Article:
The Giro d’Italia is less than three weeks away and this week’s Giro del Trentino is the ideal way to prepare for a shot at the overall classification, get a taste of the Italian mountains and have a last practice run for the team time trial in San Remo.
The Giro del Trentino only last four days, with some riders even jumping on a plane to ride Sunday’s Liege-Bastogne-Liege, but it is traditionally a rite of passage for riders looking to leave their mark on the corsa rosa in May.
Richie Porte (Team Sky) stands out on the start list and in the absence of last-minute withdrawal Fabio Aru (Astana), the Tasmanian and his strong British squad are the rider and team to beat during the four days of racing.
Porte won the Volta a Catalunya in late March and before that Paris-Nice, and still leads the WorldTour rankings thanks to his consistency. He had a difficult 2014 and missed the Giro d’Italia but seems to be back to his very best. Porte is arguably now equal favourite for the Giro d’Italia alongside Alberto Contador (Tinkoff-Saxo) considering the Spaniard’s modest results of the spring, and an impressive performance at the Giro del Trentino will only shorten his odds and boost his confidence.
Porte will be backed by a strong Team Sky squad that includes Ian Boswell, Sebastian Henao, Leopold Konig, David Lopez, Mikel Nieve, Kanstantsin Siutsou and Xabier Zandio, with many of those expected to ride the Giro d’Italia with him. They will no doubt also help give Porte an advantage in the opening team time trial stage. It will then be up to him to defend any time gained in the three mountain stages.
Porte’s biggest rivals at the Giro del Trentino will probably be Domenico Pozzovivo (Ag2r-La Mondiale), who will wear number one in the absence of 2014 winner Cadel Evans and his BMC team. Pozzovivo was second overall last year and showed his form with a stage victory at the Volta a Catalunya. The steep mountain roads are perfect for his pure climber’s build and he knows them well after a decade as a professional and winning two stages and the overall classification at Trentino in 2012.
Also on the start list are former Giro d’Italia winner Ryder Hesjedal and his Cannondale-Garmin teammate Joe Dombrowski. Tour de France podium finisher and recent Criterium International winner Jean-Christophe Peraud will back Pozzovivo at Ag2r-La Mondiale, while South Africa’s Louis Meintjes leads the MTN-Qhubeka team after winning the recent Settimana Internazionale Coppi e Bartali.
The absence of Aru leaves Astana with just seven riders, with Diego Rosa and Dario Cataldo expected to step up and fill Aru’s shoes. Mikel Landa should also not be overlooked. He won a stage last year and recently took an impressive stage win at the Tour of the Basque Country. Rosa was in the break with Vincenzo Nibali at the Amstel Gold Race on Sunday but jumped on a plane to travel to Trentino. He crashed at speed on a corner but insisted he is fine and ready to complete his pre-Giro d’Italia racing programme in Trentino, while Aru is likely to add the Tour de Romandie to his programme.
An Italian national team will also be in action as new national coach continues to push to test and develop Under 23 riders in professional races. The young Italians will have 38-year-old Gent-Wevelgem winner Luca Paolini as their road captain, with Gianni Moscon in action after his solid second place behind Australia’s Alex Edmondson in the Under 23 Tour of Flanders.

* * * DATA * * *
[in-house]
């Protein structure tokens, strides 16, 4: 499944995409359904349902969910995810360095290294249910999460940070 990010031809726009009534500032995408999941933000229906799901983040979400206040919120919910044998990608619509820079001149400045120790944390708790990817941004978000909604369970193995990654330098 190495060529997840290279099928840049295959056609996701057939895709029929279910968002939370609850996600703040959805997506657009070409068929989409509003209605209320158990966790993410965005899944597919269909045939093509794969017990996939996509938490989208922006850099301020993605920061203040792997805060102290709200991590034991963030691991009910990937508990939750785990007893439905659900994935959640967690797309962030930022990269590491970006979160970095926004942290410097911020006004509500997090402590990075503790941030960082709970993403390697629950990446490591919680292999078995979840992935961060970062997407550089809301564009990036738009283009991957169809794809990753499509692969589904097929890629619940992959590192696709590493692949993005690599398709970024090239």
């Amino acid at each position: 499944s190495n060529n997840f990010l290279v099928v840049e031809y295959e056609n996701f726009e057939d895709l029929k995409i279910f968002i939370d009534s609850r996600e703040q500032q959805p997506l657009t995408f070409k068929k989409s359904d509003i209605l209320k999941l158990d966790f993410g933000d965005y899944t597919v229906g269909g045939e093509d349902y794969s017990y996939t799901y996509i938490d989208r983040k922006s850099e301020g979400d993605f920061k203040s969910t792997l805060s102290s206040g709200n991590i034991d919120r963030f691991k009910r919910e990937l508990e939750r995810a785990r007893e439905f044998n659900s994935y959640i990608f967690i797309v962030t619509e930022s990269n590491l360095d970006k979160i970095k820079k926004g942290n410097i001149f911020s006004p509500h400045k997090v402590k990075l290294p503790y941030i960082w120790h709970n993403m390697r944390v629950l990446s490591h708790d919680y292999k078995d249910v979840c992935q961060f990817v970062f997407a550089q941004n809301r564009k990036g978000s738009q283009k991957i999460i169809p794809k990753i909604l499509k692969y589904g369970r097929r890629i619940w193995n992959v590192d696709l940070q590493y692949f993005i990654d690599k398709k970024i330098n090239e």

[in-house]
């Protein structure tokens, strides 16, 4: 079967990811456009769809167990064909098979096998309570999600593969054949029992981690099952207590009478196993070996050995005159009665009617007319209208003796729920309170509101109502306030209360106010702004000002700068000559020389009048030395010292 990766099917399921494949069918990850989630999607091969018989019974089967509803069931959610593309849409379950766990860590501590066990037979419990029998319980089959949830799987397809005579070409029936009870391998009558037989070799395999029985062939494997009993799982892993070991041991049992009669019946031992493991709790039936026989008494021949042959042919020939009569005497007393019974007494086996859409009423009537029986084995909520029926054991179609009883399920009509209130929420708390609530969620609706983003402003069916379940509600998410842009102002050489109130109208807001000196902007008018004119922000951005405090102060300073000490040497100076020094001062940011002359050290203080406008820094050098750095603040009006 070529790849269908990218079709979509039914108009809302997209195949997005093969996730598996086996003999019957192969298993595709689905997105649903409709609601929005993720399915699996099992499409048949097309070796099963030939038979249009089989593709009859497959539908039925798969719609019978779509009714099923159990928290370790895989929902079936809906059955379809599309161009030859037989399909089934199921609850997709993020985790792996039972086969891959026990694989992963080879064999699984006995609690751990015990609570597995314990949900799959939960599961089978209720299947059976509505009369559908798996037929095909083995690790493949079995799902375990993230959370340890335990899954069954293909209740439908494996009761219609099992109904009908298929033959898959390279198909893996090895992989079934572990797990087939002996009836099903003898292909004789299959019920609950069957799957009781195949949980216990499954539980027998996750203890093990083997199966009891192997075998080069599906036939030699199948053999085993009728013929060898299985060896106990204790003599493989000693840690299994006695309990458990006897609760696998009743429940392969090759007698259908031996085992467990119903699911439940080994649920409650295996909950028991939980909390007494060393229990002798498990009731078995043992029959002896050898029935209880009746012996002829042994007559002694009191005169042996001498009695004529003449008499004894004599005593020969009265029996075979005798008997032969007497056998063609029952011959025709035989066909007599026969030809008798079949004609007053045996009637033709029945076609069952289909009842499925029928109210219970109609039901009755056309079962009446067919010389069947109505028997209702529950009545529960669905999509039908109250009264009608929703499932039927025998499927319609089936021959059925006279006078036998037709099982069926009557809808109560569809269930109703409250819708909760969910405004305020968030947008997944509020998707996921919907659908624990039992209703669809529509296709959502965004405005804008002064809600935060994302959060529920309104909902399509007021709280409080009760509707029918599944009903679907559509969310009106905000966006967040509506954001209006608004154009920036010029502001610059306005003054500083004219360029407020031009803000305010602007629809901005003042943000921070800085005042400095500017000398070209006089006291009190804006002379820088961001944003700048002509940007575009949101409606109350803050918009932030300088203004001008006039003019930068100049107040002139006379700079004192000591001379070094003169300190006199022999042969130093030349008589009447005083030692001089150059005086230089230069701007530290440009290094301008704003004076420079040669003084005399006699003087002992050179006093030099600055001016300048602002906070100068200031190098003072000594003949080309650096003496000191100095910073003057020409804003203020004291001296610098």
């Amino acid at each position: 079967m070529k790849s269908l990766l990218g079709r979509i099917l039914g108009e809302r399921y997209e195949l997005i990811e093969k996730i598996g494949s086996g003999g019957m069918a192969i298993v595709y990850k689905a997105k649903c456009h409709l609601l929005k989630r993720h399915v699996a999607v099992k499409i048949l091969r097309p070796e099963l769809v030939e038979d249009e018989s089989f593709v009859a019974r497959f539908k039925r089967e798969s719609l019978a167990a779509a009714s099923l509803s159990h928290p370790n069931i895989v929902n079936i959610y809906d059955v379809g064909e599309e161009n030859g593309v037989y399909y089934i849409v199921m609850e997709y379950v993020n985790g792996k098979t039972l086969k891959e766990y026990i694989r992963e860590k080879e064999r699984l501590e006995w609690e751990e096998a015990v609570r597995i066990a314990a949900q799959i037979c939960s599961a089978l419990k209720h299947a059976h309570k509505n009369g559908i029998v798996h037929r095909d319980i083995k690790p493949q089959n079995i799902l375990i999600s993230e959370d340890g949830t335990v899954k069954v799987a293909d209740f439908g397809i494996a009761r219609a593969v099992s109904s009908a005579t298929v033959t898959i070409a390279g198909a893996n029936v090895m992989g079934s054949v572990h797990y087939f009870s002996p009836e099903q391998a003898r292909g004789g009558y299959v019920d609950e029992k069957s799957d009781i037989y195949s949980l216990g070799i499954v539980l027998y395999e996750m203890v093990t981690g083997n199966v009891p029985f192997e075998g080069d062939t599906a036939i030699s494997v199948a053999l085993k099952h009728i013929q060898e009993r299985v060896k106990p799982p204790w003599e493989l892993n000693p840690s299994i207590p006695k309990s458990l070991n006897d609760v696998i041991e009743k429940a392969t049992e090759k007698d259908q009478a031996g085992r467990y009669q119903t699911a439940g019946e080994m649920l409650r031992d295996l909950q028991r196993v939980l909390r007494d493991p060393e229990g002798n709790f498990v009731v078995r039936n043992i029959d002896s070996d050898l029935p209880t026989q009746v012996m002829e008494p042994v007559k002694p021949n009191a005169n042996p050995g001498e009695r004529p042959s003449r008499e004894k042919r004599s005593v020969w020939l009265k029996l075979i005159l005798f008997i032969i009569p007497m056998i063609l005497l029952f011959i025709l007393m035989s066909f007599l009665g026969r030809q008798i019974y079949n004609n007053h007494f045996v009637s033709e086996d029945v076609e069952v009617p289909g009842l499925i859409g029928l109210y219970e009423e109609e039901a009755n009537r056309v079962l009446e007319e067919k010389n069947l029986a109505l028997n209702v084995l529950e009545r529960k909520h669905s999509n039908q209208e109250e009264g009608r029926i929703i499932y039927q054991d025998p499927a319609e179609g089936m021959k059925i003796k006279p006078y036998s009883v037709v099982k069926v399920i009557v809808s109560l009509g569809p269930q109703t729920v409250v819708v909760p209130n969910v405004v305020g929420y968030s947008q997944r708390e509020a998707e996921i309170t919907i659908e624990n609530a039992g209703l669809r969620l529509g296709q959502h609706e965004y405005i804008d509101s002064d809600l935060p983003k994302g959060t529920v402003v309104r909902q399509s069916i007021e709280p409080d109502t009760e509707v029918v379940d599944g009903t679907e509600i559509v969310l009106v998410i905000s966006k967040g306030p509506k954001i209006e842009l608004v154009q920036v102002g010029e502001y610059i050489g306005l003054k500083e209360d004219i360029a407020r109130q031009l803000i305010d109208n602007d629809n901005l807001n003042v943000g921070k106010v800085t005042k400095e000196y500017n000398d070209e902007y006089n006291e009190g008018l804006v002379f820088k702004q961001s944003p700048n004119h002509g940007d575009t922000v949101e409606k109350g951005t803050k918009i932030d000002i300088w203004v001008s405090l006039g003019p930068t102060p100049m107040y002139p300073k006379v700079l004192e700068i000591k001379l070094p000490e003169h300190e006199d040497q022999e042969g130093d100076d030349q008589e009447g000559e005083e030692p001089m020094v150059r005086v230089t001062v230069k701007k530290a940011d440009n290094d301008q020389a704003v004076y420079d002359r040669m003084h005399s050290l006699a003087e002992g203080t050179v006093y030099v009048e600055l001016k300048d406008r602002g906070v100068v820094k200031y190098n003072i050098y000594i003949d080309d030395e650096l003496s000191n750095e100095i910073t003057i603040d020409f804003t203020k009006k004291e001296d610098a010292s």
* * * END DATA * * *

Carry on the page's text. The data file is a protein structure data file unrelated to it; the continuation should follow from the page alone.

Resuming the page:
A tough triplet in the mountains
This year the Giro del Trentino has joined forces with the organisers of the Trofeo Melinda race. It will again visit the little-known mountains west of Trento but also the Val di Non valley where million of Melinda apples are grown every year.
The racing begins on Monday, April 20, with a pan-flat 13.3km team time trial from Riva del Garda to Arco on the valley roads at the northern tip of the huge Italian lake. Last year BMC dominated to set up Cadel Evan’s overall victory and every second gained or lost during the 13.3km crono-squadra will again weigh heavily in the mountain stages.
The rest of the race is in the hills and mountains of Trentino, with finishes at Brentonico, Val Dei Mocheni and Cles. Stage 2 is only 168km long but is up and down all day and includes the Hors Category Passo Santa Barbara. It is 12.5km long and has a long middle section at over 9 percent. The climb to the finish also includes a nasty kick up with 2km to go. Time bonuses of 10, 6 and 4 seconds are awarded at each finish, no doubt making for aggressive finishes.
Thursday’s third stage is equally as tough with three major categorised climbs and plenty of others before the steep kick up to Fierozzo Val dei Mocheni east of Trento. It has a middle section at 10 percent and is 8km long. The long, technical descent to the foot of the climb will be as testing as the climb to the finish.
The fourth and final stage is only 161km long but will complete three days of hard racing. It twists and turns through the Val di Non valley with the Passo Predaia (1250m) coming after 90km. The finish in Cles – home to 1998 world road champion Maurizio Fondriest – comes after a slight descent and is the only stage that could see riders sprint for victory, if from a reduced group of contenders and overall classification riders.
Cyclingnews will have full coverage of the Giro del Trentino with full stage reports, photo galleries and exclusive news and interviews.